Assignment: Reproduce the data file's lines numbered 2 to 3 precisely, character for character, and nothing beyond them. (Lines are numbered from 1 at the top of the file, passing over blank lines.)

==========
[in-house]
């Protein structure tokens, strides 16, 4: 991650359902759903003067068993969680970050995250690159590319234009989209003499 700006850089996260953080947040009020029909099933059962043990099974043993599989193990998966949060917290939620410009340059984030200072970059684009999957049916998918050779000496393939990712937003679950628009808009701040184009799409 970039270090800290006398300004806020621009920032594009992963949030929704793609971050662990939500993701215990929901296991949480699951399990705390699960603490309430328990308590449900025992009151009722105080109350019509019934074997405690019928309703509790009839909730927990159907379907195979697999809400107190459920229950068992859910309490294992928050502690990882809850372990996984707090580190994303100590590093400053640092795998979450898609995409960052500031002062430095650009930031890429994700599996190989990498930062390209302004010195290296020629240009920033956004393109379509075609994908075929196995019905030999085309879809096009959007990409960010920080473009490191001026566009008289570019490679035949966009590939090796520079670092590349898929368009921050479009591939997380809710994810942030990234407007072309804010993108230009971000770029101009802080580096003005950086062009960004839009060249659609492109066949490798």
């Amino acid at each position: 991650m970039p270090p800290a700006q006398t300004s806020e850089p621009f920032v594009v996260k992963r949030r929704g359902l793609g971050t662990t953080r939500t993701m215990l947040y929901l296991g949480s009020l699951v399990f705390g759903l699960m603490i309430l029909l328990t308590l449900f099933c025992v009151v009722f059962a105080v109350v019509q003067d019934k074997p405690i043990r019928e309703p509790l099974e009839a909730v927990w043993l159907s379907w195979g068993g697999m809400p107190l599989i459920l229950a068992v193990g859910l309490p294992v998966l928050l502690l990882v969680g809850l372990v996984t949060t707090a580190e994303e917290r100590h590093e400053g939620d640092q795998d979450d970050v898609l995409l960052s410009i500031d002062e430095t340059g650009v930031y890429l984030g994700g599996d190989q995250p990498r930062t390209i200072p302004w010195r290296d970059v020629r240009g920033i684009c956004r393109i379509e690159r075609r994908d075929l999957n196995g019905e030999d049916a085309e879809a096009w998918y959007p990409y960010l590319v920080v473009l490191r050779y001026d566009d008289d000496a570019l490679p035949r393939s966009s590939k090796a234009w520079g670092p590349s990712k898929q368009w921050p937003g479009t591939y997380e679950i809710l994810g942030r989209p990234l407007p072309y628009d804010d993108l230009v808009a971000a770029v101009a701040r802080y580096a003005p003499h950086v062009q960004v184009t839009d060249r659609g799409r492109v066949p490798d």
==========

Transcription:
């Protein structure tokens, strides 16, 4: 991650359902759903003067068993969680970050995250690159590319234009989209003499 700006850089996260953080947040009020029909099933059962043990099974043993599989193990998966949060917290939620410009340059984030200072970059684009999957049916998918050779000496393939990712937003679950628009808009701040184009799409 970039270090800290006398300004806020621009920032594009992963949030929704793609971050662990939500993701215990929901296991949480699951399990705390699960603490309430328990308590449900025992009151009722105080109350019509019934074997405690019928309703509790009839909730927990159907379907195979697999809400107190459920229950068992859910309490294992928050502690990882809850372990996984707090580190994303100590590093400053640092795998979450898609995409960052500031002062430095650009930031890429994700599996190989990498930062390209302004010195290296020629240009920033956004393109379509075609994908075929196995019905030999085309879809096009959007990409960010920080473009490191001026566009008289570019490679035949966009590939090796520079670092590349898929368009921050479009591939997380809710994810942030990234407007072309804010993108230009971000770029101009802080580096003005950086062009960004839009060249659609492109066949490798």
């Amino acid at each position: 991650m970039p270090p800290a700006q006398t300004s806020e850089p621009f920032v594009v996260k992963r949030r929704g359902l793609g971050t662990t953080r939500t993701m215990l947040y929901l296991g949480s009020l699951v399990f705390g759903l699960m603490i309430l029909l328990t308590l449900f099933c025992v009151v009722f059962a105080v109350v019509q003067d019934k074997p405690i043990r019928e309703p509790l099974e009839a909730v927990w043993l159907s379907w195979g068993g697999m809400p107190l599989i459920l229950a068992v193990g859910l309490p294992v998966l928050l502690l990882v969680g809850l372990v996984t949060t707090a580190e994303e917290r100590h590093e400053g939620d640092q795998d979450d970050v898609l995409l960052s410009i500031d002062e430095t340059g650009v930031y890429l984030g994700g599996d190989q995250p990498r930062t390209i200072p302004w010195r290296d970059v020629r240009g920033i684009c956004r393109i379509e690159r075609r994908d075929l999957n196995g019905e030999d049916a085309e879809a096009w998918y959007p990409y960010l590319v920080v473009l490191r050779y001026d566009d008289d000496a570019l490679p035949r393939s966009s590939k090796a234009w520079g670092p590349s990712k898929q368009w921050p937003g479009t591939y997380e679950i809710l994810g942030r989209p990234l407007p072309y628009d804010d993108l230009v808009a971000a770029v101009a701040r802080y580096a003005p003499h950086v062009q960004v184009t839009d060249r659609g799409r492109v066949p490798d």